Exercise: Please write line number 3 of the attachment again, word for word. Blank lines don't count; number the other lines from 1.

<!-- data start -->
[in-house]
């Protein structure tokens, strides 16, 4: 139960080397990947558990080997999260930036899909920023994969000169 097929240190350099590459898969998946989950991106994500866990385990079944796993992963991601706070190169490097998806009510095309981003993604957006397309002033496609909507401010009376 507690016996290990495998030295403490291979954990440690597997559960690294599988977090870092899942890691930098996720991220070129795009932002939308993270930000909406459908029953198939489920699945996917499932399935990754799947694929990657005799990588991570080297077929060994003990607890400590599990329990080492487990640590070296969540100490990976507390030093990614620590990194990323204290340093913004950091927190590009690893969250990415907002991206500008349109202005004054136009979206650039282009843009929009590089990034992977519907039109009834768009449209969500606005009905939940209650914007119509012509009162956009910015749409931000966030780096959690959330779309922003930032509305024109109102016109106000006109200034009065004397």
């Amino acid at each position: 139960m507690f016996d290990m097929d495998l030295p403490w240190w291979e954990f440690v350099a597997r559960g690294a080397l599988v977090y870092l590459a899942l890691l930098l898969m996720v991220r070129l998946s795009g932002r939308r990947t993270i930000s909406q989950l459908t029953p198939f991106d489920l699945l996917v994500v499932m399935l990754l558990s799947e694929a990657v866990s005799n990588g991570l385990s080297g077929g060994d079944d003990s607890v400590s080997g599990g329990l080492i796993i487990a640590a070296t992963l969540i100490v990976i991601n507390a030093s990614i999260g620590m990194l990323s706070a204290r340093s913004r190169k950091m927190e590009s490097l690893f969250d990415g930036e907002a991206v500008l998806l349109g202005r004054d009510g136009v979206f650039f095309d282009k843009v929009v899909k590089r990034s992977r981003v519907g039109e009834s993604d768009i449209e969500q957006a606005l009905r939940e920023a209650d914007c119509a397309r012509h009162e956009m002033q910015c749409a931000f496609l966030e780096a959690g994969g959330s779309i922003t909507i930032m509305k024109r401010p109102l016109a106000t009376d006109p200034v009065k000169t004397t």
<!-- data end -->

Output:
């Amino acid at each position: 139960m507690f016996d290990m097929d495998l030295p403490w240190w291979e954990f440690v350099a597997r559960g690294a080397l599988v977090y870092l590459a899942l890691l930098l898969m996720v991220r070129l998946s795009g932002r939308r990947t993270i930000s909406q989950l459908t029953p198939f991106d489920l699945l996917v994500v499932m399935l990754l558990s799947e694929a990657v866990s005799n990588g991570l385990s080297g077929g060994d079944d003990s607890v400590s080997g599990g329990l080492i796993i487990a640590a070296t992963l969540i100490v990976i991601n507390a030093s990614i999260g620590m990194l990323s706070a204290r340093s913004r190169k950091m927190e590009s490097l690893f969250d990415g930036e907002a991206v500008l998806l349109g202005r004054d009510g136009v979206f650039f095309d282009k843009v929009v899909k590089r990034s992977r981003v519907g039109e009834s993604d768009i449209e969500q957006a606005l009905r939940e920023a209650d914007c119509a397309r012509h009162e956009m002033q910015c749409a931000f496609l966030e780096a959690g994969g959330s779309i922003t909507i930032m509305k024109r401010p109102l016109a106000t009376d006109p200034v009065k000169t004397t």